This is a fascinating webinar about learning analytics that includes many of the technical aspects of learning analytics, some of the rationale for conducting learning analytics and what industries may benefit from the science of analytics. Enjoy!
High Reliability Organizations
High Reliability Organizations
One area of focus for the Center for Health and Nursing Research is the study of High Reliability Organizations in healthcare. High Reliability Organizations (HROs) are being studied and applied in increasing numbers in healthcare, and HRO theory has been incorporated into regulatory and accreditation protocols. So, what are HROs, and why should we study them?
The study of High Reliability Organizations, while relatively new to healthcare, has been ongoing in a number of other industries for the last few decades. Carolyn Libuser completed dissertation work on the banking industry. This research was picked up by Karlene Roberts from University of Berkeley, who delineated specific identifiers of HROs (Sutcliffe, 2011). Additional support came from University of Michigan, the Naval Postgraduate School, and a number of other schools (Padgett, 2014; van Stralen, 2008). What the researchers were trying to understand was why high-risk organizations had fewer than expected accidents (Sutcliffe, 2011). As study continued, Roberts when on to define High Reliability Organizations as an organization that conducts operations with minimal error, over an extended time, and consistently makes good decisions that result in both high quality and high reliability (1990). Additional researchers contributed a description of what these operations entail. High Reliability Organization principles include:
- Developing and maintaining standard processes
- Implementing checks and redundancy to mitigate potential failure
- Authority migration
- Developing teams that openly communicate about failure to prevent recurrance of unsafe incidents (Hartmann, Meterko, Zhao, Palmer, & Berlowitz, 2013).
Early studies of organizations meeting both Roberts' definition, and the outlined principles above included the U.S. military, wildland firefighting, public safety, commercial aviation, and nuclear power. It has been gaining momentum in healthcare as well (Chassin & Loeb, 2013). This is where the CHNR comes in.
There are a number of research opportunities available within the bounds of High Reliability Organization Theory. Because early researchers identified that there is much to be learned from other industries, HRO theory developed as an interdisciplinary field of study. There are opportunities to dig into the research in other fields and determine the lessons healthcare and nursing organizations may apply in practice. There are other opportunities for sharing lessons learned in healthcare with other industries. The integration of multiple fields of study will be valuable in future HRO research.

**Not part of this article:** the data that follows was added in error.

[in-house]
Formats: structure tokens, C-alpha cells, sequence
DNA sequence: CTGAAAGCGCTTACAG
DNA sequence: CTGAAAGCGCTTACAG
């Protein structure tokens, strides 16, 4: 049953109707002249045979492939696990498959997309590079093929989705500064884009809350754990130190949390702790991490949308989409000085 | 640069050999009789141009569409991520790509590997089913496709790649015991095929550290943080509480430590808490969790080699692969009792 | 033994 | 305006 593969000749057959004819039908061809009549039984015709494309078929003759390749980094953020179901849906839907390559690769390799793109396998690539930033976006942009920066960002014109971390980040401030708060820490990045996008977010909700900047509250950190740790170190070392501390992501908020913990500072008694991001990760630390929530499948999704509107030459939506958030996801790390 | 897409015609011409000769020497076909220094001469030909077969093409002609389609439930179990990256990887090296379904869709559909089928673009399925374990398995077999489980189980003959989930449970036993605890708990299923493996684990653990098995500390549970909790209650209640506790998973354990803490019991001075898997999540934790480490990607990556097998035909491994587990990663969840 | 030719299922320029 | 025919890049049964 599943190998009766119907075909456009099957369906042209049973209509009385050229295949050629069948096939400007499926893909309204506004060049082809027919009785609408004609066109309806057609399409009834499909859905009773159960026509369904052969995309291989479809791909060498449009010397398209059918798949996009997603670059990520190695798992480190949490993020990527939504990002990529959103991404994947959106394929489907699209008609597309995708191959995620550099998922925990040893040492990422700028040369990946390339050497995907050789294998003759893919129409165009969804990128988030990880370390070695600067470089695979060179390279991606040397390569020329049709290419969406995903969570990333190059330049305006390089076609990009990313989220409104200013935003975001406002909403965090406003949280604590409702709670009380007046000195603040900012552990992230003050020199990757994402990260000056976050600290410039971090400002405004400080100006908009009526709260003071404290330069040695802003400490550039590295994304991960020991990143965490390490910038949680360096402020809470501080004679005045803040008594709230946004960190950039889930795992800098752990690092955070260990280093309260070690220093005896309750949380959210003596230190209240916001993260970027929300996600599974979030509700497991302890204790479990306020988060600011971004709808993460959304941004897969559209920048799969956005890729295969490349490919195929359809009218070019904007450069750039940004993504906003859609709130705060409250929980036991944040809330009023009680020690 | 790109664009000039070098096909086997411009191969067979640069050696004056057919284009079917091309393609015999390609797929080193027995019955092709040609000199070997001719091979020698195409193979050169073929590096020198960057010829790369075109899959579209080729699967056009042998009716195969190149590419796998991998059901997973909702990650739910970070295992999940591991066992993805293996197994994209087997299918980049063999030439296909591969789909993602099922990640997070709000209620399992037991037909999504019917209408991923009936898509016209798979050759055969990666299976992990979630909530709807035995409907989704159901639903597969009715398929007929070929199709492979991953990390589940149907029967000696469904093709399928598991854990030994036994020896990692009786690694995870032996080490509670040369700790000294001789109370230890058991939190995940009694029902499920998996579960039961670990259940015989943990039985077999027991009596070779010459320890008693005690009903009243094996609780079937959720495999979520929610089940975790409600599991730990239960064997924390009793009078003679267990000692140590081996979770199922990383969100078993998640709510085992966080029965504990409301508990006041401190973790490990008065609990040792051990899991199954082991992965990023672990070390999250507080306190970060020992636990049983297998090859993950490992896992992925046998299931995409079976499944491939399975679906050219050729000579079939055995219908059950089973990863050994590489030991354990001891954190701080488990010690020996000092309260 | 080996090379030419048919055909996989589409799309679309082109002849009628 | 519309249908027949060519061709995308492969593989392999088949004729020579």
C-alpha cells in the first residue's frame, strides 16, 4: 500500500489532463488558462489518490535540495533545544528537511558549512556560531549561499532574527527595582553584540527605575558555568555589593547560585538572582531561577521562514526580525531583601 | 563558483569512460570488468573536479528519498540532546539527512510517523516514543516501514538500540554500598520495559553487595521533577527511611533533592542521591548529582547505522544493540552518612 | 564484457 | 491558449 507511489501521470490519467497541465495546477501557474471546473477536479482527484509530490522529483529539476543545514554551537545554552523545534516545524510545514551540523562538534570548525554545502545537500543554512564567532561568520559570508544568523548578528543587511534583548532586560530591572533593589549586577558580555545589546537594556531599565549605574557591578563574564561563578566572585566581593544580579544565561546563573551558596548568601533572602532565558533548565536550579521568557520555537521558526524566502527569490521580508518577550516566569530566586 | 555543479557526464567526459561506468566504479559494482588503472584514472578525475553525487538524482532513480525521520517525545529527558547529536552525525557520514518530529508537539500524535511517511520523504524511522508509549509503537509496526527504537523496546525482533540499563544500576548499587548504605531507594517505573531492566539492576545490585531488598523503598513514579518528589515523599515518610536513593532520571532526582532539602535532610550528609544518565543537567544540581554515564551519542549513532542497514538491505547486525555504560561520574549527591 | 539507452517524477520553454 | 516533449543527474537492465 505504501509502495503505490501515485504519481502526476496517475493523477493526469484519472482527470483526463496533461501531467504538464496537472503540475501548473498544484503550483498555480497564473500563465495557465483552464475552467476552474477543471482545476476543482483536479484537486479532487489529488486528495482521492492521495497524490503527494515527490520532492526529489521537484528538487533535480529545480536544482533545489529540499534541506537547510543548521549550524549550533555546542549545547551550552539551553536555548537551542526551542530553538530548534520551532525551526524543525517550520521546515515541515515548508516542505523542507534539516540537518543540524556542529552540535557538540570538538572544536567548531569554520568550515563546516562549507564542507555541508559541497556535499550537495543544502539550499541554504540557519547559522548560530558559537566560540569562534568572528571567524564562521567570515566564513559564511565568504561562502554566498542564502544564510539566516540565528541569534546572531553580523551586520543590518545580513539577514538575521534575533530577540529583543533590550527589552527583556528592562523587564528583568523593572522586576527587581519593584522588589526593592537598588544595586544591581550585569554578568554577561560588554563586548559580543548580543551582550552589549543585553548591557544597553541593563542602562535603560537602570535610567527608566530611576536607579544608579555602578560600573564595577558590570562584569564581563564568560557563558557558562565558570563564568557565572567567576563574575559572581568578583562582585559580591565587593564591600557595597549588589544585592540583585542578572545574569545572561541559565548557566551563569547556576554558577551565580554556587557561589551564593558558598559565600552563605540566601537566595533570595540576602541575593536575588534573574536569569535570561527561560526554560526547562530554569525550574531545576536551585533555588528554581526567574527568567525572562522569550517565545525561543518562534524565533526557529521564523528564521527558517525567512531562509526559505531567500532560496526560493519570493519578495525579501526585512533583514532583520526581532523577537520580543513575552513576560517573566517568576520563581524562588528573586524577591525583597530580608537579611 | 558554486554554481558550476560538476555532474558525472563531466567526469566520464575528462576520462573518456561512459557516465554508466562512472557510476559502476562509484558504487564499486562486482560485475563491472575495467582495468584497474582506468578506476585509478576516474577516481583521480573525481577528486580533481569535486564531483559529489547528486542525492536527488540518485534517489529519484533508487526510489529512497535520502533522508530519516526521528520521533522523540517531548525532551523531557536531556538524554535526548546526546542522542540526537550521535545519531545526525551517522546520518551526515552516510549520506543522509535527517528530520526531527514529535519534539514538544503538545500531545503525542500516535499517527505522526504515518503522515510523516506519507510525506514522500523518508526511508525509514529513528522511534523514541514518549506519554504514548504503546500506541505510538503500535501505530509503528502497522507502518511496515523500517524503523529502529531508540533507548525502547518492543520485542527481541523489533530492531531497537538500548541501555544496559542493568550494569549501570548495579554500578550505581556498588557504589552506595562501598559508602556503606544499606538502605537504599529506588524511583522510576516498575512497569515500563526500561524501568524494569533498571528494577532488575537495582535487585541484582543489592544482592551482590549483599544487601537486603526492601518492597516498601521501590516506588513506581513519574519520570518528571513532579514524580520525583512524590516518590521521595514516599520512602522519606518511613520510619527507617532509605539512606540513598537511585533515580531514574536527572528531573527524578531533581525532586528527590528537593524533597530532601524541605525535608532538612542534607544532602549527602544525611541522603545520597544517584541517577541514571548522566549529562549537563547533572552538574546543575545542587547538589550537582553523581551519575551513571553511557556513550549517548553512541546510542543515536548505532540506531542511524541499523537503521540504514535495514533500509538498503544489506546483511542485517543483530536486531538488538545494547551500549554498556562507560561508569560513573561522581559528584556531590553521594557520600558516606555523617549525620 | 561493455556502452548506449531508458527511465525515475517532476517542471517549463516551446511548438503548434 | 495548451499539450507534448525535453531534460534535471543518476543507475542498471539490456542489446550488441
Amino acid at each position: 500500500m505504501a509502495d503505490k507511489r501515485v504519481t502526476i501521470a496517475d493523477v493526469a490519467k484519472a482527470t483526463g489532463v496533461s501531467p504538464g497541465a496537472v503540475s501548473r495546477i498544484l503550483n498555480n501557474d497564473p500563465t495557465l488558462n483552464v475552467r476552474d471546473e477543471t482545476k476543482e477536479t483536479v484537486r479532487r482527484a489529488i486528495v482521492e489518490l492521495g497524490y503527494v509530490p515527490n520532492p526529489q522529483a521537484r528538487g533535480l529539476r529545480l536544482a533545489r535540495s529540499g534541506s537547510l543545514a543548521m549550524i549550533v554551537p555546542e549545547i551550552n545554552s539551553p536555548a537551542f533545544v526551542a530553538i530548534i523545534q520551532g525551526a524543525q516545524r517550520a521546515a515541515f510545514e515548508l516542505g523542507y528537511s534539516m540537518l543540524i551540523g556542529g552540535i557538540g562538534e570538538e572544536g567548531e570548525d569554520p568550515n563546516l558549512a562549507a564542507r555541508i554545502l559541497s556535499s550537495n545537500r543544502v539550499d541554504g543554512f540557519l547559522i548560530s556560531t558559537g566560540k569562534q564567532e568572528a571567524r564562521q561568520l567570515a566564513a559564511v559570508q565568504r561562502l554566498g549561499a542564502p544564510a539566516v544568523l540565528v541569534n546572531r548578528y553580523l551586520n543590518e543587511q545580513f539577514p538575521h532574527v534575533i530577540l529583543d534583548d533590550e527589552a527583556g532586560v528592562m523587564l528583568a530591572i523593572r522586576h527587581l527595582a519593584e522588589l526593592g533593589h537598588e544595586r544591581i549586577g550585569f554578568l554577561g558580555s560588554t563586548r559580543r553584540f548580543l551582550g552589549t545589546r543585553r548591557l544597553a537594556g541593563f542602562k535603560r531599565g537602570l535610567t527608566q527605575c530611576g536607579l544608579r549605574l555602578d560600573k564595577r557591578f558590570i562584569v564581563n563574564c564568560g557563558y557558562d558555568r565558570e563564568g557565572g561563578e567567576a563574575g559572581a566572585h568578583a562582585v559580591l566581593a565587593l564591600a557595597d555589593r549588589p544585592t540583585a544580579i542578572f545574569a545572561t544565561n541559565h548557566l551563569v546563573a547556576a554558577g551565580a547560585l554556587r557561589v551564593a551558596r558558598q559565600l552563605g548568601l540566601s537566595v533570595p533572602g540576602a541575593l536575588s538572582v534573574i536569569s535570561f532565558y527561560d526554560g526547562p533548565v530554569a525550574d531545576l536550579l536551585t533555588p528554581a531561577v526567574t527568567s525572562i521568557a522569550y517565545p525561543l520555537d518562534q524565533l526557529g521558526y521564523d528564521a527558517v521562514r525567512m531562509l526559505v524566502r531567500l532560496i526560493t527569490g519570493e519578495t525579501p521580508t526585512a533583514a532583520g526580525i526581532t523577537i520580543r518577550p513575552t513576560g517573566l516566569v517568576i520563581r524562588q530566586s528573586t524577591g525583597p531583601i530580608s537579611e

In addition to theoretical contributions to HRO theory is the opportunity to improve safety within healthcare organizations. Case studies on organizational change can be benefitial as more healthcare organizations seek to move toward high reliability. One organization documented the prevention of 1,500 deaths related to preventable error (Pryor, Hendrich, Henkel, Beckmann, & Tersigni, 2011). Another documented the rapid growth of a pediatric ICU (van Stralen, 2008). A third studied how the nurses and respiratory care practitioners at a pediatric subacute facility experienced and contributed to the organizational shift toward high reliability (Padgett, Gossett, Mayer, Chien, & Turner, 2017). Additional research is needed to help other organizations contribute to improved patient care.
These are just a few ways CHNR fellows and affiliates may contribute to the continuing study of High Reliability Organizations. What other ways might be useful? Feel free to utilize the CHNR forums for HRO discussions, to reach out for collaboration, or to run your ideas by like-minded researchers. Stay tuned to this blog as well for additional ideas from the field.
Chassin, M. R., & Loeb, J. M. (2013). High-reliability health care: Getting there from here. Milbank Quarterly, 91, 459–490. doi:10.1111/1468-0009.12023
Hartmann, C. W., Meterko, M., Zhao, S., Palmer, J. A., & Berlowitz, D. (2013). Validation of a novel safety climate instrument in VHA nursing homes. Medical Care Research and Review, 70, 400-417. doi:10.1177/1077558712474349
Padgett, J. D. (2014). Patient safety culture and high reliability organizations. Retrieved from ProQuest Dissertations & Theses Global (1557705479)
Padgett, J., Gossett, K., Mayer, R., Chien, W., & Turner, F. (2017). Improving Patient Safety through High Reliability Organizations. The Qualitative Report 22(2), 410-425. Retrieved from https://nsuworks.nova.edu/tqr/vol22/iss2/4
Pryor, D., Hendrich, A., Henkel, R., Beckmann, J., & Tersigni, A. (2011). The quality “journey” at ascension health: How we’ve prevented at least 1,500 avoidable deaths a year-and aim to do even better. Health Affairs, 30, 604. doi:10.1377/hlthaff.2010.1276
Roberts, K. H. (1990). Some characteristics of one type of high reliability organization. Organization Science, 1, 160–176. doi:10.1287/orsc.1.2.160
Sutcliffe, K. M. (2011). High reliability organizations (HROs). Best Practice & Research Clinical Anaesthesiology, 25, 133–144. doi:10.1016/j.bpa.2011.03.001
van Stralen, D. (2008). High-reliability organizations: Changing the culture of care in two medical units. Design Issues, 24(1), 78–90. doi:10.1162/desi.2008.24.1.78